BB: Getting to the point. We did it for the thirtieth anniversary and we did it again last year as a tour. Primarily that’s because like you said it is a human story that resonated a lot with our audiences, which is what we wanted it to be. We didn’t want it to be solely about the strike and instead something that everybody could hear. And most people from our generation don’t know much about the strike, and what it was like to live through it. It is a very poignant era, a very relevant era because there was a lot of stuff going on with the media warping the situation and what actually was happening, something we can certainly see today. And also politics, especially as we are coming back to Conservatism in its purest format, that was Thatcher’s heyday and we are very much returning to an era of austerity and dark times are ahead. Undermined proves that even in the darkest of times we can pull together and still get through.
DM: One of the other things that was crucial for me doing this play is the parallels from our generation seeing it. I know we are not experiencing the same struggles, but there are similar recurrents of the same problem going on, demonising people in unions, not asking the deeper questions about why, and also the reflective demonisation of those that went to work during the strikes, (known as scabs). The focus of anger on them rather than those causing the problem, such as those on benefits, refugees etc etc, is very similar. The story’s moral is that you are right to be angry, you’re right to be upset but focus it in the right way.
BB: It’s important to also say that this isn’t a politically driven show…
DM: … absolutely, this isn’t the communist manifesto, we aren’t going to role out Lenin at the end – as much I tried.
BB: Instead it’s about the emotional element, the story of love, friendship and loss, the things that push people apart but also bring people together.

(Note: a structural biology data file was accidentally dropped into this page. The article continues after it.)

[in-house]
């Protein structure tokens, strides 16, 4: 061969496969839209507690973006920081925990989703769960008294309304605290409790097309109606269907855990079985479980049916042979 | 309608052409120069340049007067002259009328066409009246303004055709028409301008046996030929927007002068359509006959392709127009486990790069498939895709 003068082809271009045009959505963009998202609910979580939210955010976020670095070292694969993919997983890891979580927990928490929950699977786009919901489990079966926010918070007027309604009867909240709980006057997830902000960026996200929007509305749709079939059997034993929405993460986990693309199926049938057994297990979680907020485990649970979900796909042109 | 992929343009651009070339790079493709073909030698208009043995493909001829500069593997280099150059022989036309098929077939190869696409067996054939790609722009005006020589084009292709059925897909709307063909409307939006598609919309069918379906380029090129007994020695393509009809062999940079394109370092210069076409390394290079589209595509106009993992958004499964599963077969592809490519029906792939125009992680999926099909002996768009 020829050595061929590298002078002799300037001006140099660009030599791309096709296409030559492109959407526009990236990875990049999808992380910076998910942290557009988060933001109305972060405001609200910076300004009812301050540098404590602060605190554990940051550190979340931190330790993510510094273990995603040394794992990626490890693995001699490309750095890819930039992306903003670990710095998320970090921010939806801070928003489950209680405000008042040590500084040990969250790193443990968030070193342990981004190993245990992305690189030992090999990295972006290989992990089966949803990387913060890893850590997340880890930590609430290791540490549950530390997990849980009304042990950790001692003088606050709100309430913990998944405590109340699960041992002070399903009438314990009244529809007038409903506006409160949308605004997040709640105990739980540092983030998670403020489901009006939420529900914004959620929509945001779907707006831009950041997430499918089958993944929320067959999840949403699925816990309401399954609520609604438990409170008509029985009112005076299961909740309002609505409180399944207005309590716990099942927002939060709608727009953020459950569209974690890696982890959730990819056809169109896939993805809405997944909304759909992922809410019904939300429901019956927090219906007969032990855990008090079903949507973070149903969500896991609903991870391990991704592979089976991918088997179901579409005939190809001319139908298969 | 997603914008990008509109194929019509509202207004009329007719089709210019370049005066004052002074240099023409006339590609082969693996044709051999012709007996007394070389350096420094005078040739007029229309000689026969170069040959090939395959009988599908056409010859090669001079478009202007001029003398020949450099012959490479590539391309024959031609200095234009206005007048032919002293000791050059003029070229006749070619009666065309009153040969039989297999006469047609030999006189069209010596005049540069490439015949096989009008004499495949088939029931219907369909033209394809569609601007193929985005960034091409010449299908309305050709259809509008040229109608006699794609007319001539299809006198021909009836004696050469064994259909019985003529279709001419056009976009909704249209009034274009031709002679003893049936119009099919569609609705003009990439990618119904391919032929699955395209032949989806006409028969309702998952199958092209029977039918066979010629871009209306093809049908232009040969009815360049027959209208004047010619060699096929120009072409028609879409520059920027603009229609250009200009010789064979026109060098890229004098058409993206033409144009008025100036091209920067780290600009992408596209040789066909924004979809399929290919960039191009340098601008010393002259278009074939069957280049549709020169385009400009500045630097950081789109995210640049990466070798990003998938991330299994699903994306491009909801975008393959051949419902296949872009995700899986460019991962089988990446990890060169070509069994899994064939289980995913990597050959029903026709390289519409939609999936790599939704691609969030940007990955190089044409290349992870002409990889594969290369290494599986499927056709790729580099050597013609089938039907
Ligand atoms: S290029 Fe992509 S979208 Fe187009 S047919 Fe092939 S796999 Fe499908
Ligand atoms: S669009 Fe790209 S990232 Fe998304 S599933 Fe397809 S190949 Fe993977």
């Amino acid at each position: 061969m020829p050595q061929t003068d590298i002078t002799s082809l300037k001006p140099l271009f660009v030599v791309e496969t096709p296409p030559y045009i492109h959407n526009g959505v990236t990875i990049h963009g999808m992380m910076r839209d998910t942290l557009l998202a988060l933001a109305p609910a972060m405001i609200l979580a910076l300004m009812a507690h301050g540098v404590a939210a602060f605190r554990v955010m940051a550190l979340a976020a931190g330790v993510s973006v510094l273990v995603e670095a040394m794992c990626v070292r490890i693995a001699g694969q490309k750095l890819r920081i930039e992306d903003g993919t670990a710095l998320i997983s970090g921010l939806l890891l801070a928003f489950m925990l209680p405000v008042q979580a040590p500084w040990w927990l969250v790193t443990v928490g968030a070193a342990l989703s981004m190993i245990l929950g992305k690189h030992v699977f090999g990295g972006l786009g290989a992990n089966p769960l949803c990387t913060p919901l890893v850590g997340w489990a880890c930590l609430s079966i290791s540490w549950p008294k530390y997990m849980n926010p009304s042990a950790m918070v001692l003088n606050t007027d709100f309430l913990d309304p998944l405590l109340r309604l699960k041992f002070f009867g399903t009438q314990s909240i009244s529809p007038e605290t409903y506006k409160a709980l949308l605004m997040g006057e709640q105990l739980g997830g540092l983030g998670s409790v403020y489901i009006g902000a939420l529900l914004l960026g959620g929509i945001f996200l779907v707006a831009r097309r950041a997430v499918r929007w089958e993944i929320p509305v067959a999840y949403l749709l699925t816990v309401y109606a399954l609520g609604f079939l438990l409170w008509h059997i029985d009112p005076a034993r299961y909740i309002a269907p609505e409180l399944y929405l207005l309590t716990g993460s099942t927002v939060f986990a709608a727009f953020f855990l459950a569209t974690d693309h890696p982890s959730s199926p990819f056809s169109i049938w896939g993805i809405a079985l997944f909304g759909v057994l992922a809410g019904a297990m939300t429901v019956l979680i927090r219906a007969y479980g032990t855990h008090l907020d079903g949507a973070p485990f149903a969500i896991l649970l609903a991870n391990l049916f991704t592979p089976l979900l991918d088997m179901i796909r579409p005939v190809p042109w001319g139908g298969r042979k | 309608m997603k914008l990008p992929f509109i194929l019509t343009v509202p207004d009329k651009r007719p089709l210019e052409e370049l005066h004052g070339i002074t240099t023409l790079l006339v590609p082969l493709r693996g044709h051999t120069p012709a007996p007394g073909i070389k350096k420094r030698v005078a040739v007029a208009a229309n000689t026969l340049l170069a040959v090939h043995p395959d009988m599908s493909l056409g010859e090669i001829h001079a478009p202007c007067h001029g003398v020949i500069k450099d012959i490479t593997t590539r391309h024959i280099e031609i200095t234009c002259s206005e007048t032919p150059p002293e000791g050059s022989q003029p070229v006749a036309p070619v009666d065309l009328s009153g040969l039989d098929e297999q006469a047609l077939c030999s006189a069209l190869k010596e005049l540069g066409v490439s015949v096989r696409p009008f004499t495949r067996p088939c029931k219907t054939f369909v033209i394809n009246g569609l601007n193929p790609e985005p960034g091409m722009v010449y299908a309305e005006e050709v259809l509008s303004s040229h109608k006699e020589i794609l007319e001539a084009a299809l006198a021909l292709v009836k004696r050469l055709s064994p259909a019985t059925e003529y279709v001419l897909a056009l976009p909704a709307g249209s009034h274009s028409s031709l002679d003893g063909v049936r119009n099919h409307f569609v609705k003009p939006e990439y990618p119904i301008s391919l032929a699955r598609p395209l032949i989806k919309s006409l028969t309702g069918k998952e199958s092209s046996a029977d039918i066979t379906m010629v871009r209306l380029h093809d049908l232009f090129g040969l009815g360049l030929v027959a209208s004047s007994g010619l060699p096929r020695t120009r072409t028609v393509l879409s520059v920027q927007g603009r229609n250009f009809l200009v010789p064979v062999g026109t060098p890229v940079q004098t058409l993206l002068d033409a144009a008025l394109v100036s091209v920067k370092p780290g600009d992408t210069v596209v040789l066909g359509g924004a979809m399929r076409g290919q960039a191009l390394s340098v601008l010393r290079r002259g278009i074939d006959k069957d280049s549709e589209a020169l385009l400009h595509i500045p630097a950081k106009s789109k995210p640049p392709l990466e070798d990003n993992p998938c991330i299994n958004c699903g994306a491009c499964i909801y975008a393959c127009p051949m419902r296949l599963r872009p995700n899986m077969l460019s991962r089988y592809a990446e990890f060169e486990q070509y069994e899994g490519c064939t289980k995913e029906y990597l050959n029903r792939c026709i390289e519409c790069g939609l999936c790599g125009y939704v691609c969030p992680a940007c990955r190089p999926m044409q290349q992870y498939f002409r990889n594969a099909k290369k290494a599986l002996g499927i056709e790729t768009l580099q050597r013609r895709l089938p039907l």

You’ve performed at two Edinburgh Fringe Festivals alongside a national tour, what are the biggest difficulties about a one man show?
DM: Well for a start at the Fringe flyering is difficult. I used to spend two or three hours a day flyering (or at least that’s what I told Ben).
BB: But for those out there who are thinking of the plunge of your first Fringe, flyering is not the place to start.
DM: I think it is a dead art form: “do you want to come see my show… it’s not rubbish”, that’s all you can really say.
BB: You’ve got to do the basics right. The aim from a business standpoint is ultimately, how am I going to sell tickets. It is incredibly important to look professional, so press releases, and press packs are absolutely essential; it is surprising how many companies neglect these. Radio has been a huge part of the promotion for our national tour, we’ve been on Cornish radio, Sheffield, Hull, all stations where they are actively looking for content (and whose listeners are generally a theatre-going demographic with a disposable income). On top of that you have to have a social media campaign, make use of friends with particular skills too. We have a friend, Simon Diamond—
DM: —who is an absolute diamond!
BB: He directed some short adverts for the play that demonstrate Danny’s delivery style and gave some funny story’s developing little bits of script from the show so that people don’t see the same content twice and sharing this on our various social platforms worked well. It is also important to work with other companies, cross sharing and promoting through networks and this is even more pivotal at the Fringe. When we got to the fringe for our second year we didn’t put much stock in flyering at all.
DM: We came back with a lot of flyers.
BB: The Royal Mile is so busy, the best place to flyer is outside shows at your venue as audiences are coming out, catching people who if they liked another show can come back to the same venue.
DM: The biggest question you get asked is what the piece is about, something easy for us with this show: “this show is about the Miners strikes”. I love it when you ask someone about their show and they respond saying “well… it’s kind of about… errrm….”. If you can’t sum it up in a sentence or a word people aren’t going to go and see it. You need to describe your product.
BB: You’re coming back to being professional again, and having that saleability.
DM: And it’s important that people know what to expect.